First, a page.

To that end, it makes sense for the military to put up Suleiman — who stated he only reluctantly entered the race because the Muslim Brotherhood broke its pledge not to run a candidate — as the most famous, but also most egregious stability candidate in an election allegedly all about changing course from the past. His entry into the race caused street protests by hard-line Islamists who claimed the military was trying to undo the revolution. The images of more dramatic protests is arguably not what many Egyptian voters want to see after a year of violent demonstrations and seeming anarchy, and the military may be stage managing events so that this would enhance the attraction to a candidate who appears well positioned to bring stability back to the shell-shocked nation.
By putting up Suleiman as a candidate, then having him banned, the ruling military council would be able to blunt some criticism of any apparent heavy-handedness in the campaign, while still effectively splitting the Islamist vote and highlighting the relative liberal, yet familiar and comforting candidacy of former foreign minister and Arab League chief, Amr Moussa. If Suleiman’s appeal is successful and he reenters the race, Amr Moussa could likely still be viewed as the reasonable choice for an electorate determined not to return to the Mubarak-era, but also wary of handing total power to the Islamists.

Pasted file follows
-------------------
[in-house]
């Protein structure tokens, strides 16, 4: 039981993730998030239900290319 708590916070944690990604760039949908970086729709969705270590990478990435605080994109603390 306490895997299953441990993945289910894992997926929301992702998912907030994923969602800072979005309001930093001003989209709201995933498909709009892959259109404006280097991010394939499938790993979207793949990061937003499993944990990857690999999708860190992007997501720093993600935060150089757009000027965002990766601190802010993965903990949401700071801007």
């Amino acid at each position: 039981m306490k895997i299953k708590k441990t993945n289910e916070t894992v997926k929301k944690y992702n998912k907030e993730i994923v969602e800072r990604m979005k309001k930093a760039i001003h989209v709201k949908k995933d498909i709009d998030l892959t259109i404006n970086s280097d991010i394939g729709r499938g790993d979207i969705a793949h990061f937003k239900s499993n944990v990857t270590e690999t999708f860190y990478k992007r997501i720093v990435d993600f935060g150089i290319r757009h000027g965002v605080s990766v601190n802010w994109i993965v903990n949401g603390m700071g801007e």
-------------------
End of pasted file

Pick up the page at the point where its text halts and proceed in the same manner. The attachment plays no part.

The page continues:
A key indicator of future events will be the military’s reaction after Tuesday’s expected decision on the appeals. A muted or even magnanimous response to the upholding of the ban for Suleiman could suggest the military was never vested in him and sees a chance to appear fair-handed and subject to the rule of law, even while shaping that law to a significant degree. State-run newspapers, such as al-Ahram, while reporting the decision as legal, might also endorse Moussa as a consensus choice for a tired and nervous voter.
The Muslim Brotherhood has already taken the position that if el-Shater is not reinstated, they will rally around their back-up candidate, Mohammad Morsi, who the Brotherhood placed in the race last week just for this potentiality. While the Muslim Brotherhood’s suspicions of last-minute back-room dealings by the military has shown to be prescient in the banning of el-Shater, it still leaves them with a divided electorate: some will vote for former Brotherhood official Abdel Abu al-Fotouh, while others will vote for Morsi. Yet a third possibility is that many former supporters might not vote for any Muslim Brotherhood candidate either out of anger that it broke its pledge, or out of fear of giving them too much power.